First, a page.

From the Deep Midwinter

Posted on Jan 16, 2014

I realise it’s been a while since my last post, but it’s hard to write enthusiastically about grey East Anglian office days, and the photos aren’t too interesting. I did see a pair of Rollers though, in South Kensington of all places!

London Rollers

Abyssinia

I’ve been making steady progress with several aspects of the project, although the to-do list seems to keep getting longer!

I’ve made some exciting contacts in Africa and Europe, and am trying to help facilitate some flyway-scale collaborative tissue collection for isotope and genetic analysis. Although it’s beyond the scope of my PhD, I’m really interested in the population structure of the European Roller population – how isolated and homozygous is the remnant Latvian population, compared to the more contiguous southern populations? We’re also interested in migratory connectivity – do birds from different breeding populations mix up in Africa, or do they remain in discrete winter populations?

Isotope analysis is almost finished for this year, and I’ve been dabbling in a few statistical tests. Very much looking forward to getting my hands on more samples next year.

In order to convert my counts of insects (on walked transects in different habitats) into something more energetically meaningful I wanted to calculate the relationship between length and dry weight (probably ash-free weight, eventually) for the different taxa. Again, I need to supplement my specimens with additional samples next year, but I had a fun few days laying out my insects, drying them and measuring  / weighing them.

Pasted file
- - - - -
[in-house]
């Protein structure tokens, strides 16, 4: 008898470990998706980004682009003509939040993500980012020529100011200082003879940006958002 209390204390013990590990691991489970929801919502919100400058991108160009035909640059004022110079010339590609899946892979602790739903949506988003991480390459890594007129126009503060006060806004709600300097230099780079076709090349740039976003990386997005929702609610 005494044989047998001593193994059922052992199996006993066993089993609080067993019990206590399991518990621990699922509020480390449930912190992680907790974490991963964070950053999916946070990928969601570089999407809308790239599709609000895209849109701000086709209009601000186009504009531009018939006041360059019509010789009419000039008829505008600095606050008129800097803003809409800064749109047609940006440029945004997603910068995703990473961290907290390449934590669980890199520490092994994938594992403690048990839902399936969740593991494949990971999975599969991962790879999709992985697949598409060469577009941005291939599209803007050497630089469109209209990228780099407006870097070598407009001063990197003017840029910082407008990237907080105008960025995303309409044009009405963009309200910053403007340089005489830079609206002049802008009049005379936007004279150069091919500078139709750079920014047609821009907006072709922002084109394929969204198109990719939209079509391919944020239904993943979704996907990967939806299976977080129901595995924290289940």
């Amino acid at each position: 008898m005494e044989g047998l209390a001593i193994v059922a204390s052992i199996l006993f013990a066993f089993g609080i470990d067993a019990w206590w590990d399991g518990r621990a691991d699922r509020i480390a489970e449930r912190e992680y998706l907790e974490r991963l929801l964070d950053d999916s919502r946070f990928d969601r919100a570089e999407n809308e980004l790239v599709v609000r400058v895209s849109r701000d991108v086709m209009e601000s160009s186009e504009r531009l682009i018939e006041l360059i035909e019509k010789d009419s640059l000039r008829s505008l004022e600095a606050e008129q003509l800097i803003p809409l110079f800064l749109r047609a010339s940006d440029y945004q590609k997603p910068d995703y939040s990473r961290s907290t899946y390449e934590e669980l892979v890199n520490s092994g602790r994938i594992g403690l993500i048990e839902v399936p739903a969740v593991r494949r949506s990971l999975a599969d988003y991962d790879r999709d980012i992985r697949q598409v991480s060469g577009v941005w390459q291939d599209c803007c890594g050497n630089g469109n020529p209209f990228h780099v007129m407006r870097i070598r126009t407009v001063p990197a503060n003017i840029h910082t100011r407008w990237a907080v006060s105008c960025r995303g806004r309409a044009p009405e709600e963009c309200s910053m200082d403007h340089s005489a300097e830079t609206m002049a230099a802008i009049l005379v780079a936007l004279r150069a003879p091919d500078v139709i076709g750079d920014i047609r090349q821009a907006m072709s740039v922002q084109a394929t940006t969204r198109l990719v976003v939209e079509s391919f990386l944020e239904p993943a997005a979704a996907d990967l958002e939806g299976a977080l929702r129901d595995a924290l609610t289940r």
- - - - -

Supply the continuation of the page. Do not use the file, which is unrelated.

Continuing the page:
Insect specimens

The big bush crickets are my favourite, but they took more than 2 weeks to dry out at 60C! Juicy..

Oven drying

Top shelf at 60C – bake until constant mass

I promised myself that I’d spend the winter months fixing the RFID readers ready for next summer. As you may remember, they caused a bit of a headache last summer, and I was keen to wash my hands of them. But in December I starting playing with them again, and am now pretty confident that I’ve got an antenna design which will reliably pick up provisioning Roller parents. There’s still quite a bit more practical work to do, but I quite enjoy it!  The hard bit will be trapping the adults and tagging them, but that’s a bridge to cross further down the road.

Getting my practical cap on

Getting my practical cap on

The last bit of news relates to rotten eggs, which we collected last summer. I’m currently preparing these eggs for pesticide analysis, to see whether Rollers are being contaminated by any nasties in Europe or Africa. More on this later, I hope!